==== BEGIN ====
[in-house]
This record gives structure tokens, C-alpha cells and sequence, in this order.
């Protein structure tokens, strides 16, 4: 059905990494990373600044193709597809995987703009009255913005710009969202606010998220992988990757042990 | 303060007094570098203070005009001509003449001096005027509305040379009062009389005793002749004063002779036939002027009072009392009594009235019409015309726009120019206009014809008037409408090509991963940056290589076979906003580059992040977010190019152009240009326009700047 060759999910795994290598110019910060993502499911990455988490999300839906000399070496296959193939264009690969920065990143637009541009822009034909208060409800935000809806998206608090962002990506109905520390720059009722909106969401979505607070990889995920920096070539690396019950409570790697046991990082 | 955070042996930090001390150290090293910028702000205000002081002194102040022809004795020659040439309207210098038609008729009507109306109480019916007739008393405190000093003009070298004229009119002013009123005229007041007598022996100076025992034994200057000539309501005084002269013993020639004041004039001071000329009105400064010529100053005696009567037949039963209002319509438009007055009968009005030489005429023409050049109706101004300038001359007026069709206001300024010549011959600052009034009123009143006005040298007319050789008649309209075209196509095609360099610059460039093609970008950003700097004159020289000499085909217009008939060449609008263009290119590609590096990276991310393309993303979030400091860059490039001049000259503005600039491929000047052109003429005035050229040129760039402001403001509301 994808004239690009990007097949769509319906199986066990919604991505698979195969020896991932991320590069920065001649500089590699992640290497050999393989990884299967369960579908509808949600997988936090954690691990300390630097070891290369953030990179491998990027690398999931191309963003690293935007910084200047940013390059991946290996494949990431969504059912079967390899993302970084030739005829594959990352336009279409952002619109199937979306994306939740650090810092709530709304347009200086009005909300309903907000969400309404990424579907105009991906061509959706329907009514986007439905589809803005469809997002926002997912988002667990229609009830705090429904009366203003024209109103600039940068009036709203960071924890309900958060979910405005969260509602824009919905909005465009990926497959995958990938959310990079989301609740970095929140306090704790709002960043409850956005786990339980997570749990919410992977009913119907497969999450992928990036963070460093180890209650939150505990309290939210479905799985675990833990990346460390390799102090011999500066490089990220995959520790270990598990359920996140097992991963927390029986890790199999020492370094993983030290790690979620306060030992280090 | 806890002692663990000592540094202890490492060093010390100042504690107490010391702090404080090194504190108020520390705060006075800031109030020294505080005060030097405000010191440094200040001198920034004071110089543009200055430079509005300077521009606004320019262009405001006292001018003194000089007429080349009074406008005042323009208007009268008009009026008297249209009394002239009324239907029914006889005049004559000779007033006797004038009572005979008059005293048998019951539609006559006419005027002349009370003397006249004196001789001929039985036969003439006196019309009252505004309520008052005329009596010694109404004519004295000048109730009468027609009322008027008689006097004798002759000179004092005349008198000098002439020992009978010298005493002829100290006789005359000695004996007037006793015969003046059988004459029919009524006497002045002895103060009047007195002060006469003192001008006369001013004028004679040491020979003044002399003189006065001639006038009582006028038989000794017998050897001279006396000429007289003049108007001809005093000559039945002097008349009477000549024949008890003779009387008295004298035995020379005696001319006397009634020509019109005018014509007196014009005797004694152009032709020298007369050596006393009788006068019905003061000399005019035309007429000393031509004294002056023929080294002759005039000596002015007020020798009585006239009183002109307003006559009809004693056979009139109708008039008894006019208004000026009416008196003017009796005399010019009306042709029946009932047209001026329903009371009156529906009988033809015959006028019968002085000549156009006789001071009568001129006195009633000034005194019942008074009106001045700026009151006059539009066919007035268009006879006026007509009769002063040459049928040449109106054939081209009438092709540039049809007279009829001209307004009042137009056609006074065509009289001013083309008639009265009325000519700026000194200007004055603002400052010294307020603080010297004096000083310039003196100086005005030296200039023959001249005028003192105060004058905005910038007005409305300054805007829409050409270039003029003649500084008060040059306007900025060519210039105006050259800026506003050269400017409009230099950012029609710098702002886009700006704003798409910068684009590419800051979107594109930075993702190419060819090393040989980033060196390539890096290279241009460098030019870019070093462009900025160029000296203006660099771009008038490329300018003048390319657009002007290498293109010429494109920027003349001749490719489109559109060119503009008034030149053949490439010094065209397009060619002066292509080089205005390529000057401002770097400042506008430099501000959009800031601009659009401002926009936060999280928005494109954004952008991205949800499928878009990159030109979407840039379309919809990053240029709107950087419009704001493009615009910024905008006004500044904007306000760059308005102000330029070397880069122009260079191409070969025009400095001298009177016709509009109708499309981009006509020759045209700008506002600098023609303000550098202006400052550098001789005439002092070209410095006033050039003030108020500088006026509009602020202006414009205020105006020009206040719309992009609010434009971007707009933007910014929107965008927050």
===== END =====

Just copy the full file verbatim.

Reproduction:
[in-house]
This record gives structure tokens, C-alpha cells and sequence, in this order.
């Protein structure tokens, strides 16, 4: 059905990494990373600044193709597809995987703009009255913005710009969202606010998220992988990757042990 | 303060007094570098203070005009001509003449001096005027509305040379009062009389005793002749004063002779036939002027009072009392009594009235019409015309726009120019206009014809008037409408090509991963940056290589076979906003580059992040977010190019152009240009326009700047 060759999910795994290598110019910060993502499911990455988490999300839906000399070496296959193939264009690969920065990143637009541009822009034909208060409800935000809806998206608090962002990506109905520390720059009722909106969401979505607070990889995920920096070539690396019950409570790697046991990082 | 955070042996930090001390150290090293910028702000205000002081002194102040022809004795020659040439309207210098038609008729009507109306109480019916007739008393405190000093003009070298004229009119002013009123005229007041007598022996100076025992034994200057000539309501005084002269013993020639004041004039001071000329009105400064010529100053005696009567037949039963209002319509438009007055009968009005030489005429023409050049109706101004300038001359007026069709206001300024010549011959600052009034009123009143006005040298007319050789008649309209075209196509095609360099610059460039093609970008950003700097004159020289000499085909217009008939060449609008263009290119590609590096990276991310393309993303979030400091860059490039001049000259503005600039491929000047052109003429005035050229040129760039402001403001509301 994808004239690009990007097949769509319906199986066990919604991505698979195969020896991932991320590069920065001649500089590699992640290497050999393989990884299967369960579908509808949600997988936090954690691990300390630097070891290369953030990179491998990027690398999931191309963003690293935007910084200047940013390059991946290996494949990431969504059912079967390899993302970084030739005829594959990352336009279409952002619109199937979306994306939740650090810092709530709304347009200086009005909300309903907000969400309404990424579907105009991906061509959706329907009514986007439905589809803005469809997002926002997912988002667990229609009830705090429904009366203003024209109103600039940068009036709203960071924890309900958060979910405005969260509602824009919905909005465009990926497959995958990938959310990079989301609740970095929140306090704790709002960043409850956005786990339980997570749990919410992977009913119907497969999450992928990036963070460093180890209650939150505990309290939210479905799985675990833990990346460390390799102090011999500066490089990220995959520790270990598990359920996140097992991963927390029986890790199999020492370094993983030290790690979620306060030992280090 | 806890002692663990000592540094202890490492060093010390100042504690107490010391702090404080090194504190108020520390705060006075800031109030020294505080005060030097405000010191440094200040001198920034004071110089543009200055430079509005300077521009606004320019262009405001006292001018003194000089007429080349009074406008005042323009208007009268008009009026008297249209009394002239009324239907029914006889005049004559000779007033006797004038009572005979008059005293048998019951539609006559006419005027002349009370003397006249004196001789001929039985036969003439006196019309009252505004309520008052005329009596010694109404004519004295000048109730009468027609009322008027008689006097004798002759000179004092005349008198000098002439020992009978010298005493002829100290006789005359000695004996007037006793015969003046059988004459029919009524006497002045002895103060009047007195002060006469003192001008006369001013004028004679040491020979003044002399003189006065001639006038009582006028038989000794017998050897001279006396000429007289003049108007001809005093000559039945002097008349009477000549024949008890003779009387008295004298035995020379005696001319006397009634020509019109005018014509007196014009005797004694152009032709020298007369050596006393009788006068019905003061000399005019035309007429000393031509004294002056023929080294002759005039000596002015007020020798009585006239009183002109307003006559009809004693056979009139109708008039008894006019208004000026009416008196003017009796005399010019009306042709029946009932047209001026329903009371009156529906009988033809015959006028019968002085000549156009006789001071009568001129006195009633000034005194019942008074009106001045700026009151006059539009066919007035268009006879006026007509009769002063040459049928040449109106054939081209009438092709540039049809007279009829001209307004009042137009056609006074065509009289001013083309008639009265009325000519700026000194200007004055603002400052010294307020603080010297004096000083310039003196100086005005030296200039023959001249005028003192105060004058905005910038007005409305300054805007829409050409270039003029003649500084008060040059306007900025060519210039105006050259800026506003050269400017409009230099950012029609710098702002886009700006704003798409910068684009590419800051979107594109930075993702190419060819090393040989980033060196390539890096290279241009460098030019870019070093462009900025160029000296203006660099771009008038490329300018003048390319657009002007290498293109010429494109920027003349001749490719489109559109060119503009008034030149053949490439010094065209397009060619002066292509080089205005390529000057401002770097400042506008430099501000959009800031601009659009401002926009936060999280928005494109954004952008991205949800499928878009990159030109979407840039379309919809990053240029709107950087419009704001493009615009910024905008006004500044904007306000760059308005102000330029070397880069122009260079191409070969025009400095001298009177016709509009109708499309981009006509020759045209700008506002600098023609303000550098202006400052550098001789005439002092070209410095006033050039003030108020500088006026509009602020202006414009205020105006020009206040719309992009609010434009971007707009933007910014929107965008927050």